Like CHI, this startup is also painfully aware through past experience that the potential for great creative work lies at root in just what sort of client the agency takes on. Thykier, a former new-business director, says agencies focus far too much on getting just any new business, when really the key to great work is matching up with the right clients. New business is a great drain on resources, he argues, and cites Mother as doing a great job on growing business organically.

The Mercedes campaign is just breaking as you read this. The agency is beginning to think about its second client, but it has no real aspirations to size. "The joy of a startup is that every client wins," Hoad contends.

"The problem is a lot of big agencies now just feel like each other," Dye says. "The work doesn't feel different from one place to another. "

You sense that CDD will try harder than most to stay very different. And, having tasted failure before they even began, they are unlikely to fail again. But, like all London startups, the measure will be the work.

VCCP (Vallance Carruthers Coleman Priest) Launched: 2002 Principals: Charles Vallance (previous agencies: WCRS), Rooney Carruthers (FCB/San Francisco, WCRS and Bartle Bogle Hegarty), Adrian Coleman (HHCL), Ian Priest (HHCL) First client: O2 (the relaunch of the BT Cellnet mobile phone network)

It's always tricky when the biter is bit. VCCP is the most significant startup to involve former WCRS employees in the 20 years since Robin Wight led his merry entrepreneurs into startup folklore. What was Wight's response? To put Charles Vallance, his former managing director, on gardening leave - paid, but not allowed in the office at WCRS or to work at VCCP (or to be in Creativity's group shot).

To be fair, this may have less to do with spite and more to do with the fact that Vallance is starting his agency with the enormous challenge of relaunching BT's Cellnet mobile phone network as O2, part of a far-reaching new pan-European cell network. With the U.K. portion alone worth more than $60 million, the account is in direct conflict with WCRS' own Vodafone client. Of course, Vallance, one of the brightest planners in London not to have crossed the Atlantic, also worked at WCRS on the agency's former client Orange, the cell phone network the agency helped build from scratch with his strategic input and ads created by, among others, his new creative partner Rooney Carruthers (who in a past life at BBH was responsible for Haagen-Dazs and Levi's "Swimmer").

The campaign broke on May 1 after teasers in April - a huge task for an established agency, let alone a startup that, when I visited them in the early spring, did not even have the brass plaque! It's all the more remarkable a story because the launch comes less than three months after Carruthers took a phone call from the client, Will Harris, asking him to crack a creative problem he believed that the significant talents at AMV BBDO could not. At the time, Carruthers, just back - as he himself says - with his tail between his legs from an unsuccessful stint as creative director at FCB/San Francisco, did not even have an agency with which to work. He was attempting in vain to crack the horribly oversupplied London commercials director market.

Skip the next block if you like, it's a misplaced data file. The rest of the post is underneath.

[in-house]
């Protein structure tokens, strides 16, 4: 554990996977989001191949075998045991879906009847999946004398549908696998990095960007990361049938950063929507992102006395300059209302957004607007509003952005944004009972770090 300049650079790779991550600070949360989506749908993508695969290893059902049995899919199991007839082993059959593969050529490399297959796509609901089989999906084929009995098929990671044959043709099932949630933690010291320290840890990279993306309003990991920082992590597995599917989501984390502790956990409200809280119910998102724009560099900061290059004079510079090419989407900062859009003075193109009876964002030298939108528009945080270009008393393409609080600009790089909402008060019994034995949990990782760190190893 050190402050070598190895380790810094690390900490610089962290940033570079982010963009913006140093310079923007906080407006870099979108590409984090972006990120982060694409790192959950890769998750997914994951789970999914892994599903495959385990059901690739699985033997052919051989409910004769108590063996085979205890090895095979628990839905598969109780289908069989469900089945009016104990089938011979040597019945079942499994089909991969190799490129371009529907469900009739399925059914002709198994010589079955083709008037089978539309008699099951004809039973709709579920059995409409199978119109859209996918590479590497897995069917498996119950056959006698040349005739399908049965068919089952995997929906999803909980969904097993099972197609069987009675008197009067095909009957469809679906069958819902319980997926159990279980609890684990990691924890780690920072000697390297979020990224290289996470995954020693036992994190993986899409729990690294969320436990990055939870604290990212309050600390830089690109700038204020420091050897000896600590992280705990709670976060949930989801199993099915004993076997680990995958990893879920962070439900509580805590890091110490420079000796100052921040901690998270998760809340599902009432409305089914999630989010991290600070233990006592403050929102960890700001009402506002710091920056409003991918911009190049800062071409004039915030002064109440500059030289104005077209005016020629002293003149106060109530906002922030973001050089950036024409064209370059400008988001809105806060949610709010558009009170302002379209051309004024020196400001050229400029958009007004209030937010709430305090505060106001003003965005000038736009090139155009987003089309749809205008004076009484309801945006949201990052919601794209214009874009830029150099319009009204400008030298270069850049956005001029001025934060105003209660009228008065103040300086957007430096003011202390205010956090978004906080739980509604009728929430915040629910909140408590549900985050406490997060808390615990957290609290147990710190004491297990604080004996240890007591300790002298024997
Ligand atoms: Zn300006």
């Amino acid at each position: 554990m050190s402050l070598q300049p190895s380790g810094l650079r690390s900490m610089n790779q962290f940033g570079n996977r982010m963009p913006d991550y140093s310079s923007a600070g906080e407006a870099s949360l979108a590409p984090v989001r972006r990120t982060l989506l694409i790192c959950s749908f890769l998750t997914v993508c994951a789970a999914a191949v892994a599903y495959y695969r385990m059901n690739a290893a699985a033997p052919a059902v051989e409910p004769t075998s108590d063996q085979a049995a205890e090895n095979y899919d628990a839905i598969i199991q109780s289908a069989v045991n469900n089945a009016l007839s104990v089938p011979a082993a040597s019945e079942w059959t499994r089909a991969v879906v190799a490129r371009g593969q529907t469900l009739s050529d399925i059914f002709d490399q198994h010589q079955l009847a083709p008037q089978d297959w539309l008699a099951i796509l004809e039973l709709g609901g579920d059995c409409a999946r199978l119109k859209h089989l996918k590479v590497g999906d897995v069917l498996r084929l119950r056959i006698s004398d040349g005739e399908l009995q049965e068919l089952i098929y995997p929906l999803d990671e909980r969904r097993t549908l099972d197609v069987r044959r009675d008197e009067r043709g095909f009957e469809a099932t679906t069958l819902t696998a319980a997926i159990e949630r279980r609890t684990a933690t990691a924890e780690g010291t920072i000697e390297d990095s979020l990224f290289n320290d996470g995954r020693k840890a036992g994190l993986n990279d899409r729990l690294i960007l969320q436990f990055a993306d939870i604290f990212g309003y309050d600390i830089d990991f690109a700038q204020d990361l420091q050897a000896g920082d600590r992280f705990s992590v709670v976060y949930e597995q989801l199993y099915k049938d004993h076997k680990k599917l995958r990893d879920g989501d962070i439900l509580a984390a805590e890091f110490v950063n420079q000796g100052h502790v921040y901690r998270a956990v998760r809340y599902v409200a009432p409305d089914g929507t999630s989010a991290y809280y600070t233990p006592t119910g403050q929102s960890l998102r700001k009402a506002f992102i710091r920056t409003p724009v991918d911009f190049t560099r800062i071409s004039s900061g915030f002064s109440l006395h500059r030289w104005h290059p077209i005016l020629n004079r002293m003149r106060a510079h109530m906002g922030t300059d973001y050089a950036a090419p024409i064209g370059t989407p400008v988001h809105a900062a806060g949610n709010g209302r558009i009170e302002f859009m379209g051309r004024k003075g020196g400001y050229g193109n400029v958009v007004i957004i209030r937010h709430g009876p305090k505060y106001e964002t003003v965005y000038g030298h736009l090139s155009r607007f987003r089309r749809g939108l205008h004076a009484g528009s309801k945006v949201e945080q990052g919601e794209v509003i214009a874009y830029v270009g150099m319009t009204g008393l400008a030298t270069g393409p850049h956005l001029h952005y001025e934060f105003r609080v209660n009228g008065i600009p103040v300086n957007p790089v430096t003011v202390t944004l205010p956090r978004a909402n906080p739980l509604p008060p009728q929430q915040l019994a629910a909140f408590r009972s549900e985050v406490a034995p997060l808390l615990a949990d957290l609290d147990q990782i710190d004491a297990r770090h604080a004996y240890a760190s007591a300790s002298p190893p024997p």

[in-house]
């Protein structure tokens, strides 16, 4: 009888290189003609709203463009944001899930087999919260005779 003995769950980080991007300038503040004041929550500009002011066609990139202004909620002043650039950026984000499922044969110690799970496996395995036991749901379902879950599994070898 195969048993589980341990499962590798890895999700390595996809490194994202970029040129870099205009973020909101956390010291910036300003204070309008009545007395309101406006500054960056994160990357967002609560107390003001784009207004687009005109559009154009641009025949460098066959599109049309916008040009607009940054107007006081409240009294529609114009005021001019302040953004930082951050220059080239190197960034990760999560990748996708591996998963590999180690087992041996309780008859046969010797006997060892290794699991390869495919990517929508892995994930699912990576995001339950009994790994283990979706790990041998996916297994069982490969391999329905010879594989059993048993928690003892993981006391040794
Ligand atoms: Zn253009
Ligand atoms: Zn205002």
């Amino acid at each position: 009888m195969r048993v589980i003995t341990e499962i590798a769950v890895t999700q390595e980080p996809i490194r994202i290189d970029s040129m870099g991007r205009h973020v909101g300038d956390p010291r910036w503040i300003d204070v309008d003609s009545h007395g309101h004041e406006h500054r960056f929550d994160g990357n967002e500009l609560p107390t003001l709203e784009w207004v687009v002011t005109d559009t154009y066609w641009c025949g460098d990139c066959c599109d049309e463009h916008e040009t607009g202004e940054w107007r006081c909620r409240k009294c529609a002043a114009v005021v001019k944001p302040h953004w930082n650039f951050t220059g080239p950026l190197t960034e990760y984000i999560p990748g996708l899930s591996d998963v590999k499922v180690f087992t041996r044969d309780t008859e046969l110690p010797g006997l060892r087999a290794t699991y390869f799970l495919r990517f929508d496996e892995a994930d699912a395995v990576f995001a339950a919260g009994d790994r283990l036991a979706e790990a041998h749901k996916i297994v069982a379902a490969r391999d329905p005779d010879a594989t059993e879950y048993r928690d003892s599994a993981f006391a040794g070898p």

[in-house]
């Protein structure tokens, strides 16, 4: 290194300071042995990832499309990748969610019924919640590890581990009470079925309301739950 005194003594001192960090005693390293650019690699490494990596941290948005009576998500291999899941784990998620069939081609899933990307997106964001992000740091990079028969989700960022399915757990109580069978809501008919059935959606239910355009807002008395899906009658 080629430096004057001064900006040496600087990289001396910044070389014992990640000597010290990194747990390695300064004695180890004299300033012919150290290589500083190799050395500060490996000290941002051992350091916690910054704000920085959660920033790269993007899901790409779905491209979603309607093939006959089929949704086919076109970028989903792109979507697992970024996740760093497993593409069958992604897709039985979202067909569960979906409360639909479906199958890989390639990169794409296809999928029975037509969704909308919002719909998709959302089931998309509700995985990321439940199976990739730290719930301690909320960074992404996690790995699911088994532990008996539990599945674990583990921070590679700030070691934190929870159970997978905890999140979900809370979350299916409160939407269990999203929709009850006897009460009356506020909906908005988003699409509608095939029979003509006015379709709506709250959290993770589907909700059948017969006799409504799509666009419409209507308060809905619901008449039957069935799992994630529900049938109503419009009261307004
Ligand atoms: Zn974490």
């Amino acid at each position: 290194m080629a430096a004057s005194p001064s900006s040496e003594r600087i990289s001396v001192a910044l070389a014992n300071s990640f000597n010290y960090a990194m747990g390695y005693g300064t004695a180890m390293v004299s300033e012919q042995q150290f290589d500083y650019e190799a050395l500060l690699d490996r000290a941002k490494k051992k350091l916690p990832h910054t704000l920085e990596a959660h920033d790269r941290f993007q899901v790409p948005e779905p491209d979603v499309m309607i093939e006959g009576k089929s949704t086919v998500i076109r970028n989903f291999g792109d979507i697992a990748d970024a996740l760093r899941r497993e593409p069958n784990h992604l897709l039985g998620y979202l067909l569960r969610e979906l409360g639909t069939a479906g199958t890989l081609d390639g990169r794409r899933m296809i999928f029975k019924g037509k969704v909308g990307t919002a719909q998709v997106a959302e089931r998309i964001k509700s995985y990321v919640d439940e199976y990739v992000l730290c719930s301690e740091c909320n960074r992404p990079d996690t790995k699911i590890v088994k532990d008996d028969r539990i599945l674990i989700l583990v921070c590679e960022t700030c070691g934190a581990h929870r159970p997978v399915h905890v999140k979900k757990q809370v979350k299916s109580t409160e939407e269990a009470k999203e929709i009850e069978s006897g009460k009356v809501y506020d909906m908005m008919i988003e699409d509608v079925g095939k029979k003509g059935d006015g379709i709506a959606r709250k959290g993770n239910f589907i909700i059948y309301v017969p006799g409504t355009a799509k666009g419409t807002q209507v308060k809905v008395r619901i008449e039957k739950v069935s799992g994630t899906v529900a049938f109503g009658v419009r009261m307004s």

After the initial call to Carruthers, the agency had only two weeks to crack the idea, and then go on and sell it to not only the U.K. client, but to the French, the Germans and the rest of Europe. The agency has also managed to help set up, and liaise with, a network of disparate agencies on the continent to get the campaign off the ground. First of all, of course, he had to find his partners. Vallance and he were planning to launch together anyway. They soon found the ex-HHCL staffers Coleman (Guinness, Mazda, AA and Fifa) and Priest (Pot Noodles, Egg).

The fierce pace suits Carruthers, in particular. He says that he struggled in California largely because of the laid-back attitude, the lack of urgency (other reasons would surely include having to offer multiple-choice creative solutions). He says today that he wishes instead he had gone to work in New York. He is currently looking for an American partner, another radical idea for London. Carruthers concedes he would probably not have got a chance like O2 in New York. The agency came up with the creative ideas (in two weeks) and then has farmed out so much of the production elsewhere. "We're an ideas factory," Carruthers says. He argues VCCP won't need the traffic function, it won't need heads of TV, or IT, or personnel people. All of these functions will be farmed out. It sounds interesting, but one wonders how long before they become what they left behind.

"The industry needs regeneration," says Coleman. "The best thing about a startup is the energy that you bring to what you're doing. It's what happens to big agencies. You can't be the radicals when there are more radical agencies coming along. The startups are getting more experienced. They're not kids. And technology allows you to get up and running faster. Today, there is also an infrastructure of production companies and freelancers out there to help you."

"You can only be flavor of the month for five years," says Priest. "You can only be hot for five years and then live off it for a while." It still took some reassurance from the Cellnet CEO, Peter Erskine, a long-term associate of AMV BBDO chairman Michael Baulk, but he eventually convinced VCCP that the pitch was not a setup and that he would simply go with the best work. The four talk about setting up a brand that stands for something. Lacking a predetermined mission statement, that brand seems to stand for speed, intelligence, planners being part of the creative process and a great deal of client consultation up front. Refreshingly, VCCP is unashamedly marketing itself as an ad agency.

"I want to mix it up a bit, and enjoy advertising again," the no longer laid-back Carruthers says with disarming honesty. "I don't ever want to go back to being forced to do bad work."